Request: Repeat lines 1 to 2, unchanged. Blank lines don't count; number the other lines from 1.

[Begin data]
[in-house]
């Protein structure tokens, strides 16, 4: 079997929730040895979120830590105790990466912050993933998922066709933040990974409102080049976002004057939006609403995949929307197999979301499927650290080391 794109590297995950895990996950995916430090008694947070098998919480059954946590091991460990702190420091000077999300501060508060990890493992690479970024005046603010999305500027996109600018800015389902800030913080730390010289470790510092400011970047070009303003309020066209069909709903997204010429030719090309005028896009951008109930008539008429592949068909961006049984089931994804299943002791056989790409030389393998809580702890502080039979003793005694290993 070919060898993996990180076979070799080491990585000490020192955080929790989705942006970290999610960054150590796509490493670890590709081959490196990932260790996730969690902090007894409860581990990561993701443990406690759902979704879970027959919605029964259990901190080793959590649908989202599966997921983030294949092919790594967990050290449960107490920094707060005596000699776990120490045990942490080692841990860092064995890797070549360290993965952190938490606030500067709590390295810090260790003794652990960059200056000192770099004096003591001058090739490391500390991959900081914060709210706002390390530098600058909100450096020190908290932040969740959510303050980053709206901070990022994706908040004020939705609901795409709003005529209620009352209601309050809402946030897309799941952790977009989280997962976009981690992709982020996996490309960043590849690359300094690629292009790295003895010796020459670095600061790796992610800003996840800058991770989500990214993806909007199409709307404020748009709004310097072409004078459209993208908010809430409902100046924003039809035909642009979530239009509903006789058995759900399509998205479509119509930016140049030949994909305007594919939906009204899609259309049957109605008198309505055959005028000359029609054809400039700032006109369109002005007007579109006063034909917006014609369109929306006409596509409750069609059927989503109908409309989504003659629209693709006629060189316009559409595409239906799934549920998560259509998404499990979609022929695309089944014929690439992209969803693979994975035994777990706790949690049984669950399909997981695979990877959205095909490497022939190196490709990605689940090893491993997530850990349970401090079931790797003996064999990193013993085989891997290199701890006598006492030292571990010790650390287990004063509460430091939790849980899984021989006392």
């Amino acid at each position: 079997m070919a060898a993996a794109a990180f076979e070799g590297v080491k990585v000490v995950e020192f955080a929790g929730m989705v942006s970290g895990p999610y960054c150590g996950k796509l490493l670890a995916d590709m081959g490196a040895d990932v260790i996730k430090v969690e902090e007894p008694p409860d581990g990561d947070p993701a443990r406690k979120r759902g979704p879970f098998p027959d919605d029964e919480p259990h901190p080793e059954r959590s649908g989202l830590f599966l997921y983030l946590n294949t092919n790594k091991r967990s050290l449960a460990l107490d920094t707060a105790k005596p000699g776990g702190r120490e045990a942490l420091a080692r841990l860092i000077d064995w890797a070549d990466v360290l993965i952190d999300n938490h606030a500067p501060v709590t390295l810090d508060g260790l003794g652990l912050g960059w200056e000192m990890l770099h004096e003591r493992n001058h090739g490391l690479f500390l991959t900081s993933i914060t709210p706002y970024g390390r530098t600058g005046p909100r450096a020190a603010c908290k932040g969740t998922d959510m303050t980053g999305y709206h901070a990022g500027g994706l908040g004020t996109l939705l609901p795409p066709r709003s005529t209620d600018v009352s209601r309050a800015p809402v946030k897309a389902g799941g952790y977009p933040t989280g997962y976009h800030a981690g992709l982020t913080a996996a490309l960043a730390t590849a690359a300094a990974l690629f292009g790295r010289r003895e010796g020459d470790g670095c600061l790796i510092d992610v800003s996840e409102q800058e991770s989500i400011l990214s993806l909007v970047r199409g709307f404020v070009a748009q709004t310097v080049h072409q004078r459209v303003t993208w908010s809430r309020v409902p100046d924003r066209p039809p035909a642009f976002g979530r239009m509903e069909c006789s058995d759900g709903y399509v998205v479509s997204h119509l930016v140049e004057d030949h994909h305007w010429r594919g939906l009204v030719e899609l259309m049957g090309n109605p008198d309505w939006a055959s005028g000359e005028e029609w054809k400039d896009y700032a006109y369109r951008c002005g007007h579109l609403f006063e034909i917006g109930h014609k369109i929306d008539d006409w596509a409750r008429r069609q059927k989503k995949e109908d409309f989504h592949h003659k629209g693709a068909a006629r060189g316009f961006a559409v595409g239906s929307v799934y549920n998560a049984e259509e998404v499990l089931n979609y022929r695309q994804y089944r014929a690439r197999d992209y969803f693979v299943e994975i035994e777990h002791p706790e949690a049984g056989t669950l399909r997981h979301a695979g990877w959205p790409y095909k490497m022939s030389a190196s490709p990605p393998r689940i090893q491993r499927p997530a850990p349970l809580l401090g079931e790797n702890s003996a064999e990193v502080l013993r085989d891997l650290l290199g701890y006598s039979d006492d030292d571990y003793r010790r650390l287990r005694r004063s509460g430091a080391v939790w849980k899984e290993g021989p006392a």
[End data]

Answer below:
[in-house]
């Protein structure tokens, strides 16, 4: 079997929730040895979120830590105790990466912050993933998922066709933040990974409102080049976002004057939006609403995949929307197999979301499927650290080391 794109590297995950895990996950995916430090008694947070098998919480059954946590091991460990702190420091000077999300501060508060990890493992690479970024005046603010999305500027996109600018800015389902800030913080730390010289470790510092400011970047070009303003309020066209069909709903997204010429030719090309005028896009951008109930008539008429592949068909961006049984089931994804299943002791056989790409030389393998809580702890502080039979003793005694290993 070919060898993996990180076979070799080491990585000490020192955080929790989705942006970290999610960054150590796509490493670890590709081959490196990932260790996730969690902090007894409860581990990561993701443990406690759902979704879970027959919605029964259990901190080793959590649908989202599966997921983030294949092919790594967990050290449960107490920094707060005596000699776990120490045990942490080692841990860092064995890797070549360290993965952190938490606030500067709590390295810090260790003794652990960059200056000192770099004096003591001058090739490391500390991959900081914060709210706002390390530098600058909100450096020190908290932040969740959510303050980053709206901070990022994706908040004020939705609901795409709003005529209620009352209601309050809402946030897309799941952790977009989280997962976009981690992709982020996996490309960043590849690359300094690629292009790295003895010796020459670095600061790796992610800003996840800058991770989500990214993806909007199409709307404020748009709004310097072409004078459209993208908010809430409902100046924003039809035909642009979530239009509903006789058995759900399509998205479509119509930016140049030949994909305007594919939906009204899609259309049957109605008198309505055959005028000359029609054809400039700032006109369109002005007007579109006063034909917006014609369109929306006409596509409750069609059927989503109908409309989504003659629209693709006629060189316009559409595409239906799934549920998560259509998404499990979609022929695309089944014929690439992209969803693979994975035994777990706790949690049984669950399909997981695979990877959205095909490497022939190196490709990605689940090893491993997530850990349970401090079931790797003996064999990193013993085989891997290199701890006598006492030292571990010790650390287990004063509460430091939790849980899984021989006392």